⇒ The agriculture sector of India occupies almost 43 per cent of India’s geographical area.

Importance of Agriculture in Indian Economy

⇒ It is the largest contributor to India’s GDP.

⇒ Provides livelihood to 65-70% of total population and employment to 58.4% of total work force.

⇒ Importance source of raw materials to large and small scale industries.

⇒ Agriculture accounts for 14.7% of total export earnings.

⇒ Agriculture and related products contribute to 38% in total exports of the country.

National Agricultural Policy

  1. The major features of the new agricultural policy are:
  2. Over 4% annual growth rate aimed over next two decades.
  3. Greater private sector participation through contract farming.
  4. Price protection for farmers.
  5. National agricultural insurance scheme to be launched.
  6. Dismantling of restrictions on movement of agricultural commodities throughout the country.
  7. Rational utilization of country’s water resources for optimum use of irrigation potential.
  8. High priority to development of animal husbandry,poultry,dairy and aquaculture.
  9. Capital inflow and assured markets for crop production.
  10. Exemption from payment of capital gains tax on compulsory acquisition of agricultural land.
  11. Minimize fluctuations in commodity prices.
  12. Continuous monitoring of international prices.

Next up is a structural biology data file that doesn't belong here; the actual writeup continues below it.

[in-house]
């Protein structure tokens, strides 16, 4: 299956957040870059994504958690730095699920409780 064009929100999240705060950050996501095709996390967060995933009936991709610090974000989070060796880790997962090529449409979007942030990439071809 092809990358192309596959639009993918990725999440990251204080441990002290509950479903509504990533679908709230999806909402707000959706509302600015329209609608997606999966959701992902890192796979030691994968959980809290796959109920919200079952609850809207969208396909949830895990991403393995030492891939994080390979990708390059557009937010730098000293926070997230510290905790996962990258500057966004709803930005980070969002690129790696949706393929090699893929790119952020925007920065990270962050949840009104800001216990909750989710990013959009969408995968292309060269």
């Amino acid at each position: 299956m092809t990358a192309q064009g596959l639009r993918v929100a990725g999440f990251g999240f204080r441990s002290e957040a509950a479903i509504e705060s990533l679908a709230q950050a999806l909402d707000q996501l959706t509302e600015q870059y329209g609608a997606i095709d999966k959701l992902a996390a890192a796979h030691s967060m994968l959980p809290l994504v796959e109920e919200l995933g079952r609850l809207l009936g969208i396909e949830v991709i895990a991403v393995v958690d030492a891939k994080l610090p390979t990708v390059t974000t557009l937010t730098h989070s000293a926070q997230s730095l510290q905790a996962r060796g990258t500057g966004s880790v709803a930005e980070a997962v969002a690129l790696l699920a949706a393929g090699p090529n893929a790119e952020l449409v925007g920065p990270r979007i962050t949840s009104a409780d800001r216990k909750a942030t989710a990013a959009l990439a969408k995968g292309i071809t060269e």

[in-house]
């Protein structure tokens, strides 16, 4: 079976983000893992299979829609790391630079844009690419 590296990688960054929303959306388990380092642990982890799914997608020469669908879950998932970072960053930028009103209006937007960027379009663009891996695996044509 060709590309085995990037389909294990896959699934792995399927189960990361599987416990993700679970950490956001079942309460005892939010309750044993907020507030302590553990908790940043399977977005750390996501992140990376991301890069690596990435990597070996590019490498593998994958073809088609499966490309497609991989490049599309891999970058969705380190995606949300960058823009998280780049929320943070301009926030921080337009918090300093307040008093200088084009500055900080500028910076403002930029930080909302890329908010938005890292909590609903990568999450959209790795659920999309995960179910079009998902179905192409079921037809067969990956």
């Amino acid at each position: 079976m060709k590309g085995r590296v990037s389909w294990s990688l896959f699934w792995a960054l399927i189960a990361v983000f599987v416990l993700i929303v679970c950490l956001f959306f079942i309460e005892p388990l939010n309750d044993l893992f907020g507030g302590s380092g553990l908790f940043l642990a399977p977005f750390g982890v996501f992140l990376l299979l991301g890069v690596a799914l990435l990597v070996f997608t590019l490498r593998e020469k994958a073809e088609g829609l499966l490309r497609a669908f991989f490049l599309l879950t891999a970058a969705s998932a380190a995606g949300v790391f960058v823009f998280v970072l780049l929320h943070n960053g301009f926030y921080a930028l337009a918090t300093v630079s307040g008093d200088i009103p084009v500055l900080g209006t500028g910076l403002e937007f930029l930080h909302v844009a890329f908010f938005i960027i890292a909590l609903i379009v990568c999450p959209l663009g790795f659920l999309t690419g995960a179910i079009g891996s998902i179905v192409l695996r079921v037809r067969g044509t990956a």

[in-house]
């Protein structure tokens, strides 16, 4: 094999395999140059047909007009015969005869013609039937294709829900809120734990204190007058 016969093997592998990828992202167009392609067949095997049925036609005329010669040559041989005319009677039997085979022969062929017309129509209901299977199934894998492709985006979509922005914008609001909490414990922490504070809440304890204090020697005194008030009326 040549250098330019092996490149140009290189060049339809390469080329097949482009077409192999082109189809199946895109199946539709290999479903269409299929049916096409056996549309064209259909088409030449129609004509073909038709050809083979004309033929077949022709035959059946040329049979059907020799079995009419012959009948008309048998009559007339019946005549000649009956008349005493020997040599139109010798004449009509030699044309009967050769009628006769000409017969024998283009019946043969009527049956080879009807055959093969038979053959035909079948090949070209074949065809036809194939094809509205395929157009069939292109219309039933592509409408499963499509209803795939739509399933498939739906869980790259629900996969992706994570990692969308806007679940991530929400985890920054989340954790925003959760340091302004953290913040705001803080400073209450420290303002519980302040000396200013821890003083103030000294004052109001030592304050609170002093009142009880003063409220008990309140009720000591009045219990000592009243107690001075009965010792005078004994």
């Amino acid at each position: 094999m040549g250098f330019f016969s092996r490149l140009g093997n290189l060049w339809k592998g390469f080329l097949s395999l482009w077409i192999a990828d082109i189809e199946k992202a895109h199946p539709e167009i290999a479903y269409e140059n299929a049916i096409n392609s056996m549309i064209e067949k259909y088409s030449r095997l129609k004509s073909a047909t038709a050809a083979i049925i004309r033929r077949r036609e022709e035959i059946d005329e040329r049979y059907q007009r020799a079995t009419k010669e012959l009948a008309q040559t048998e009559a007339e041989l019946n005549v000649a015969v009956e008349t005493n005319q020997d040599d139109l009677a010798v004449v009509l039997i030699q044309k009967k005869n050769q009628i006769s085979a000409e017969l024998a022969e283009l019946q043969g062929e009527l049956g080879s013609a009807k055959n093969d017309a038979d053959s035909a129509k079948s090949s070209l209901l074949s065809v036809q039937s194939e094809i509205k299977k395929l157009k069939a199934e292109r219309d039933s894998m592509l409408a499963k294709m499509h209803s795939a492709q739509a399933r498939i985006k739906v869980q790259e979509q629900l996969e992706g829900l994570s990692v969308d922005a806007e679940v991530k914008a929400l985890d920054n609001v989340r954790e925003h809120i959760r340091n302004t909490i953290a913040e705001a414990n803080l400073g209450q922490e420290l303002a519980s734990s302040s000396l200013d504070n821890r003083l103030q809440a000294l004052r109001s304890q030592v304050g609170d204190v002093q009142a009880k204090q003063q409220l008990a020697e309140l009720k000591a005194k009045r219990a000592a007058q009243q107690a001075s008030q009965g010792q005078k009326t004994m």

13. Plant varieties to be protected through a legislation.
  14. Adequate and timely supply of quality inputs to farmers.
  15. High priority to rural electrification.
  16. Setting up of agro-processing units and creation of off-farm employment in rural areas.

Minimum Support Price for Agricultural Products

⇒ Government has been announcing MSP of 24 major crops on the basis of recommendations by Agriculture Cost and Price Commission (ACPC). Market price of the crop never comes down the MSP.


⇒ To prevent fall in prices in case of overproduction.• To protect interests of the farmers.

Food grains procurement and Stocks in India

⇒ Food grains procurement by government serves two purposes- providing support price to the farmers and building up public stocks of food grains. It is carried by Food Corporation of India (FCI).

⇒ Food stocks are maintained by Central Government for:

⇒ Meeting the prescribed minimum buffer stock norms for food security.

⇒ Monthly release of food grains for supply through public distribution system.

⇒ Market intervention to augment supply so as to help moderate the open market prices.

Green Revolution in India

⇒ The term ‘green revolution’ was given by American scientist- Dr.William Gande.

⇒ The credit of Green Revolution goes to Dr.Norman Borlaug(Mexico) and Dr. M.S. Swaminathan in India.

⇒ In India, it is associated with the use of high yielding variety seeds (HYVS), chemical fertilizers and new technology which led to sharp rise in agricultural productions during the middle of 1960s.

Second Green Revolution in India

⇒ Strategy adopted in Eleventh Plan.

⇒ It aimed at efficient use of resources and conservation of soil, water and ecology on a sustainable basis and in a holistic framework.

White Revolution and Operation Flood in India

  • India stands first in the world in the milk production.
  • Buffaloes, Cows and Goats contribute 50 %, 46% and 4% respectively in total milk production of the country.
  • Dr. Varghese Kurien is the pioneer of operation flood in India.

Other Revolutions

  1. Yellow Revolution Oil Seeds
  2. White Revolution Milk
  3. Blue Revolution Fish
  4. Pink Revolution Shrimp
  5. Grey Revolution Fertiliser
  6. Golden Revolution Horticulture